If you’ve ever wondered how to grow a pineapple, here’s a tip: start with them as houseplants. It’ll take some time, but if you’re patient you’ll eventually have a taste of the tropics in your living room!
Now, first, let’s have a quick vocabulary lesson. You might hear people talk about pineapple ‘trees,’ but there’s no such thing! Pineapples are plants — you’ll learn more about that in the next section.
Rooting takes a couple of months, and it’ll likely take two to three years to get fruit, but in the meantime, you can enjoy the spiky foliage and the fun of growing a tropical treat.
Here’s how to root and grow pineapples indoors in your home.
If you want to grow pineapples, you need to first learn about them. Here are some fast facts:
- Pineapples are a type of bromeliad, which makes them a cousin to Spanish moss and the colorful bromeliads commonly grown as houseplants.
- Smooth Cayenne is the top cultivar of pineapple; that is, it’s produced by selective breeding. It’s spineless with striped leaves and low-fiber flesh.
- Pineapple leaves can absorb some water and nutrients; so can the plant’s roots.
- A mature potted pineapple plant will be several feet across and tall, and a mature plant will need a 5-gallon planting container.
- It will take at least a year of growing to get a plant to this size. You can put the pot outdoors during the summer, but you need to bring the pineapple plant inside before the first frost of fall.
How to Root a Pineapple Crown
Follow these easy steps to start growing a pineapple plant:
Step 1: Buy Fresh Pineapple
The next time you buy a fresh pineapple to eat, choose one that’s evenly ripe, with a nice healthy set of green leaves at the top. Avoid ones that are overripe or that have dead or sick-looking leaves.
Step 2: Slice Off Pineapple Crown
Using a sharp knife, slice off the top of the pineapple fairly close to the crown.
Carefully cut away the rind and remaining fruit — it’s important to remove any fruit flesh that will rot later.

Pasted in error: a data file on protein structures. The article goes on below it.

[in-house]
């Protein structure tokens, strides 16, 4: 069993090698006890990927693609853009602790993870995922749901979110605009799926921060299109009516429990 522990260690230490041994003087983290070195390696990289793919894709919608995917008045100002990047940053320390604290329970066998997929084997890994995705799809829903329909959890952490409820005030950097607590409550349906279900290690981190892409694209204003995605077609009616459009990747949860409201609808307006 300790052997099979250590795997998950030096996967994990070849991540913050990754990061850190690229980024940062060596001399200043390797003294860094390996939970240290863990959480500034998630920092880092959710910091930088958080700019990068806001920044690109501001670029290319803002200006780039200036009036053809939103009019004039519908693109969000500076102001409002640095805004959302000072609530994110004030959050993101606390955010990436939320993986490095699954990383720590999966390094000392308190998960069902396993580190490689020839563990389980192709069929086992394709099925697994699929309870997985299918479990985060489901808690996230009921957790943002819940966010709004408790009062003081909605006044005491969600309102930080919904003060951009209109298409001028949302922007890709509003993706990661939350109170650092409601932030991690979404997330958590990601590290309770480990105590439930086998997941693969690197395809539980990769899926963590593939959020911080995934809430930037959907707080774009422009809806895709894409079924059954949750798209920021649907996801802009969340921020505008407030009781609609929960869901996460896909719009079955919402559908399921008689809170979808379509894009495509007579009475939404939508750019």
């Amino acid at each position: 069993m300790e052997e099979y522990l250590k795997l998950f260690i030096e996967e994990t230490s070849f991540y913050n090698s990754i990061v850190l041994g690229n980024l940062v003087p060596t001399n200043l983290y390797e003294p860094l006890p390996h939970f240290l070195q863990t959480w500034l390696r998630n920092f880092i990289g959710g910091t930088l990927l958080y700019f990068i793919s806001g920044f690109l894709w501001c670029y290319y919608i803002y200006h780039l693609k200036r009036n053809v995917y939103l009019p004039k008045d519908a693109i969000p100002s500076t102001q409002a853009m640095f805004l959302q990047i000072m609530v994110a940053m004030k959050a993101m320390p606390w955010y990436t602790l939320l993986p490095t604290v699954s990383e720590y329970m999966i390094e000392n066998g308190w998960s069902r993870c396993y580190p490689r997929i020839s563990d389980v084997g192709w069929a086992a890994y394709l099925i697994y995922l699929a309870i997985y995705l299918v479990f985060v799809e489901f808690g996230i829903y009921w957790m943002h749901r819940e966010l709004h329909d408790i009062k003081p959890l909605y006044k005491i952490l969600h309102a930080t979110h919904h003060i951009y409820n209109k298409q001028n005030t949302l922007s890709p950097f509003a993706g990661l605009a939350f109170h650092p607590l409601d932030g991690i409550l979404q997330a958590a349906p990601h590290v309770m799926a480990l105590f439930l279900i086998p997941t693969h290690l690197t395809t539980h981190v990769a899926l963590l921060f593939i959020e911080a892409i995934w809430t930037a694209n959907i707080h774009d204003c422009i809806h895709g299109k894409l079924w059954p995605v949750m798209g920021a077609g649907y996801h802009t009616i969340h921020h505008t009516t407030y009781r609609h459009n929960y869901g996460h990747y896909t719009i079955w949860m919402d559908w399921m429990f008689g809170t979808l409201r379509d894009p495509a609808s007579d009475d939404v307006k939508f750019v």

Then, make very thin slices in the stalk, until you see a ring of brownish dots. These are the “root primordia,” the unformed roots that you’re about to grow.
Step 3: Remove Leaves from Stalk
Pull off some of the lower leaves on the pineapple stalk, exposing about an inch of bare stalk.
Step 4: Allow Stalk to Dry
Set the pineapple crown aside for a few days to allow the wound to dry. Pineapples are susceptible to rot, so it’s important to dry out the cut end before planting.
Step 5: Plant Pineapple Stalk
Fill a 6- to 8-inch flower pot (clay is best, but any pot will do) with a light, fast-draining mixture — such as cactus potting mix — or a mixture of peat, sand and perlite.
If you like, you can dip the end in rooting hormone before planting. Plant the pineapple crown about an inch deep, gently firming the soil around it.
Step 6: Water Pineapple Stalk
Water the pineapple stalk very lightly, just enough to moisten the soil — a spray bottle works well for this.
Put the pot in a bright window, and water the plant when it’s dry, just enough to keep it moist.
Don’t use any fertilizer yet. To keep from overwatering, some people put the pot in a terrarium, or in a lightly sealed plastic bag, to allow the plant to recycle its own water.
Step 7: Wait for Pineapple to Root
It’ll take about one to three months for your pineapple to root. To test the progress, gently tug on the crown to see if it is taking hold in the soil. Don’t pull hard enough to break the roots.
Step 8: Repot Pineapple Plant
Once your pineapple has firmly rooted, it will begin growing new leaves from the center.
At this point, you can repot the plant in a 10-to 12-inch pot, using a rich but fast-draining potting mix.
After about a year of growing, you can move it to its final home in a large 5-gallon planter.